- Chapter IV.: Considerations Respecting the Effect of Pecuniary Interest Upon Evidence.
- Chapter V.: Situations.
- Chapter VI.: Makeshift Evidence.
- Chapter VII.: Scale of Trustworthiness.
- Chapter VIII.: Best Evidence, What?
- Chapter IX.: English Law Scale of Trustworthiness.
- Appendix B.: of Imprisonment For Debt.
- Section I.: Its Inaptitude As an Instrument of Compulsion.
- Section II.: Its Inaptitude, Applied As It Is As an Instrument of Punishment.
- Section III.: Its Needlessness Demonstrated By Experience.
- Section IV.: End, Or Final Cause of the Institution—judge and Co.’s Sinister Interest.
- Section V.: Means Employed—mendacity and Usurpation.
- Section VI.: Affidavit Previous to Arrest, Its Unfitness.
- Section VII.: Consequence of the Exclusion Thus Put Upon Evidence.
- Section VIII.: Advocates For the Abolition of Imprisonment For Debt—their Errors.
- Section IX.: Scotch Law—cessio Bonorum, Its Inadequacy.
- Section X.: Agenda—course Proper to Be Taken On the Occasion of Insolvency.
- Appendix C.: False Theory of Evidence—(gilbert’s.)
- Rationale of Judicial Evidence, Specially Applied to English Practice. From the Manuscripts of Jeremy Bentham, Bencher of Lincoln’s Inn.
- Prospective View.
- Book I.: —theoretic Grounds.
- Chapter I.: On Evidence In General.
- Chapter II.: Of Evidence Considered With Reference to a Legal Purpose; and of the Duties of the Legislator In Relation to Evidence.
- Chapter III.: Of Facts—the Subject-matter of Evidence.
- Chapter IV.: Of the Several Species Or Modifications of Evidence.
- Chapter V.: Of the Probative Force of Evidence.
- Chapter VI.: Degrees of Persuasion and Probative Force, How Measured.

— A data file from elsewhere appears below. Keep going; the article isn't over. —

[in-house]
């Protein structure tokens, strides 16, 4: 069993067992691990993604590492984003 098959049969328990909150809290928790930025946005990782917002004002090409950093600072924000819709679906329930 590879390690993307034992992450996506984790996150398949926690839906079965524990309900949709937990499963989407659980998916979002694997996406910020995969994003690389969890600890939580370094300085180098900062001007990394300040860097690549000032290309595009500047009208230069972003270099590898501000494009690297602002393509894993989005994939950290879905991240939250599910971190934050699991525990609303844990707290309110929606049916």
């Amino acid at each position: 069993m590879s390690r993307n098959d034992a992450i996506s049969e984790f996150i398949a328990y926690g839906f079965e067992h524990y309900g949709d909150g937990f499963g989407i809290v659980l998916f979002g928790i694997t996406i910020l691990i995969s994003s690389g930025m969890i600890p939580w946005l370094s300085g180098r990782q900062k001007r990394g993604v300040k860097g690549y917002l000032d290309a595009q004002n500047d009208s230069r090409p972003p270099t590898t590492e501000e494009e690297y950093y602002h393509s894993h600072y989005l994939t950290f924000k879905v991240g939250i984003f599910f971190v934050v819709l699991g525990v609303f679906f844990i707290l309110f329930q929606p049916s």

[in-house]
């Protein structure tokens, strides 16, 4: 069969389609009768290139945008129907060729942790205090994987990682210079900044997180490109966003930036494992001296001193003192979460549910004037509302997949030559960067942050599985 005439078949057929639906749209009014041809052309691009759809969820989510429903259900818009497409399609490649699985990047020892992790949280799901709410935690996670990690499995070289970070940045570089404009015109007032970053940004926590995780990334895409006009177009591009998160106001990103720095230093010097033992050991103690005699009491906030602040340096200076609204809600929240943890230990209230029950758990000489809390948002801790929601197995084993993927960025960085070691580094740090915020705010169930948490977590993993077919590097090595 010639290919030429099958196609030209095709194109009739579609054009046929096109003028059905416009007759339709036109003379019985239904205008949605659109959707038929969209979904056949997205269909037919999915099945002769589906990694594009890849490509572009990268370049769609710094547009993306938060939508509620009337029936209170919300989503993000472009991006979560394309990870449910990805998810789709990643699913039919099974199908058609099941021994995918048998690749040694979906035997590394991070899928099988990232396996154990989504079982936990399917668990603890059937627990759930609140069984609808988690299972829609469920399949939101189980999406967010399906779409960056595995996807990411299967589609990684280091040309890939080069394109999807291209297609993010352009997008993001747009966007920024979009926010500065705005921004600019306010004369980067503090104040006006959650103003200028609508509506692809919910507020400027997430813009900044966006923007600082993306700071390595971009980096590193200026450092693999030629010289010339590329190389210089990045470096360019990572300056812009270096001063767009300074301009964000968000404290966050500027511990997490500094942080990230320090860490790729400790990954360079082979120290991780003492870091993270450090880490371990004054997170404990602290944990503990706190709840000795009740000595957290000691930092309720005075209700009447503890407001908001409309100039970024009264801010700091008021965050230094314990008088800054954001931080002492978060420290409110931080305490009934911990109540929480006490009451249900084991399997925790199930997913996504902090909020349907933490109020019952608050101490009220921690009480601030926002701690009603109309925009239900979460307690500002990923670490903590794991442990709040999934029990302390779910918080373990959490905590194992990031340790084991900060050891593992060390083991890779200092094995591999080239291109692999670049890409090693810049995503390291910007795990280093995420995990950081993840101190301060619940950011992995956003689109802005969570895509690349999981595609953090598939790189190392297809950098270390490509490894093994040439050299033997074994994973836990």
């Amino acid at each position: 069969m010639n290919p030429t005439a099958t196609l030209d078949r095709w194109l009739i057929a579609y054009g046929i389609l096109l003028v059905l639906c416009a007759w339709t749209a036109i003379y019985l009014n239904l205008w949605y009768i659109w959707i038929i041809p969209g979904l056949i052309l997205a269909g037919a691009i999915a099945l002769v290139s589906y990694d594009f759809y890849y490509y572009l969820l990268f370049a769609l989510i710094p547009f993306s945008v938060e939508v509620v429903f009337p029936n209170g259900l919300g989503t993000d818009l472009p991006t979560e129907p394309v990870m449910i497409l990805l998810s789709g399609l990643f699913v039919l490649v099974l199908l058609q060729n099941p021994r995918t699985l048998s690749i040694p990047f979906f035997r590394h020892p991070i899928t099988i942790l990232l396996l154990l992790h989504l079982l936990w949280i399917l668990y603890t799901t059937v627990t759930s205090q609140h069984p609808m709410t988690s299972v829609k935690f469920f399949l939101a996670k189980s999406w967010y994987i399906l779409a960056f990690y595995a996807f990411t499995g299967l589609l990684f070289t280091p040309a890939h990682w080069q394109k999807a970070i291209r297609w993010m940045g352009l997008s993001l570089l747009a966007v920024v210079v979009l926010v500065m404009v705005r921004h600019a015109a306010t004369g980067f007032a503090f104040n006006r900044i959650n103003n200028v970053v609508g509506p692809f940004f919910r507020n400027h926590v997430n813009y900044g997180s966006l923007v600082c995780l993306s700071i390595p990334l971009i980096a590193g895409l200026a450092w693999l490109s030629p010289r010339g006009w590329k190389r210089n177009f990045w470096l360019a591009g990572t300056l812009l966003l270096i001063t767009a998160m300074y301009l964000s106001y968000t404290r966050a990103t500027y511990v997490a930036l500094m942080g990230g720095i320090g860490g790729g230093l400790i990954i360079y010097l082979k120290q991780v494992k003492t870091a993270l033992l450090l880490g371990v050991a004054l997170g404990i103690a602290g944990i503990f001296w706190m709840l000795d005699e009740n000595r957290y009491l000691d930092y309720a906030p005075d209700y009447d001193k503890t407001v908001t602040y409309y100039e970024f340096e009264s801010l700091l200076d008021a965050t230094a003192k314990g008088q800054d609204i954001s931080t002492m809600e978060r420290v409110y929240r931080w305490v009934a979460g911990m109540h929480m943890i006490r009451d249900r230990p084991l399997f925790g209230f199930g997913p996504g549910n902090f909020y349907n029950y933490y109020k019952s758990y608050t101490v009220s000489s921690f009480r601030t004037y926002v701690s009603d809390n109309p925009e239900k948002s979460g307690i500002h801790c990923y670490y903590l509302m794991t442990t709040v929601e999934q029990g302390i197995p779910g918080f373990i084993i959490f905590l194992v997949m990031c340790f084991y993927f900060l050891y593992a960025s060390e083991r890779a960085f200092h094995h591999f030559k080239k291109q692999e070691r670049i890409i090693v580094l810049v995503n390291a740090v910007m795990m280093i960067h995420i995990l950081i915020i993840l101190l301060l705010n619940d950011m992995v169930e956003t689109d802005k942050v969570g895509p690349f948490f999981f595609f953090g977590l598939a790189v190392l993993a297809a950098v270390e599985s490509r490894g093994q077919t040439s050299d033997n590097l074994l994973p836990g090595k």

- Chapter VII.: Of the Foundation Or Cause of Belief In Testimony.
- Chapter VIII.: Modes of Incorrectness In Testimony.
- Chapter IX.: General View of the Psychological Causes of Correctness and Completeness, With Their Contraries, Incorrectness and Incompleteness, In Testimony.
- Chapter X.: Of the Intellectual Causes of Correctness and Completeness In Testimony, With Their Opposites.
- Chapter XI.: Of the Moral Causes of Correctness and Completeness In Testimony, With Their Opposites.
- Chapter XII.: Ground of Persuasion In the Case of the Judge—can Decision On His Own Knowledge, Without Evidence From External Sources, Be Well Grounded?
- Book II.: —on the Securities For the Trustworthiness of Testimony.
- Chapter I.: Object of the Present Book.
- Chapter II.: Dangers to Be Guarded Against, In Regard to Testimony, By the Arrangements Suggested In This Book.
- Chapter III.: Internal and External Securities For the Trustworthiness of Testimony Enumerated.
- Chapter IV.: On the Internal Securities For Trustworthiness In Testimony.
- Chapter V.: Of Punishment, Considered As a Security For the Trustworthiness of Testimony.
- Chapter VI.: Of the Ceremony of an Oath, Considered As a Security For the Trustworthiness of Testimony.
- Chapter VII.: Of Shame, Considered As a Security For the Trustworthiness of Testimony.
- Chapter VIII.: Of Writing, Considered As a Security For the Trustworthiness of Testimony.
- Chapter IX.: Of Interrogation, Considered As a Security For the Trustworthiness of Testimony.
- Chapter X.: Of Publicity and Privacy, As Applied to Judicature In General, and to the Collection of the Evidence In Particular.
- Additional Notes to Books I. & II. Chiefly With Reference to Alterations Made In the Law Since the Date of the First Edition,— Viz. 1827.
- Book III.: Of the Extraction of Testimonial Evidence.
- Chapter I.: Of the Oral Mode of Interrogation.
- Chapter II.: Notes, Whether Consultable?
- Chapter III.: Of Suggestive Interrogation.
- Chapter IV.: Of Discreditive Interrogation.
- Chapter V.: Of the Demeanour of the Adverse Interrogator to the Witness, Considered In Respect of Vexation.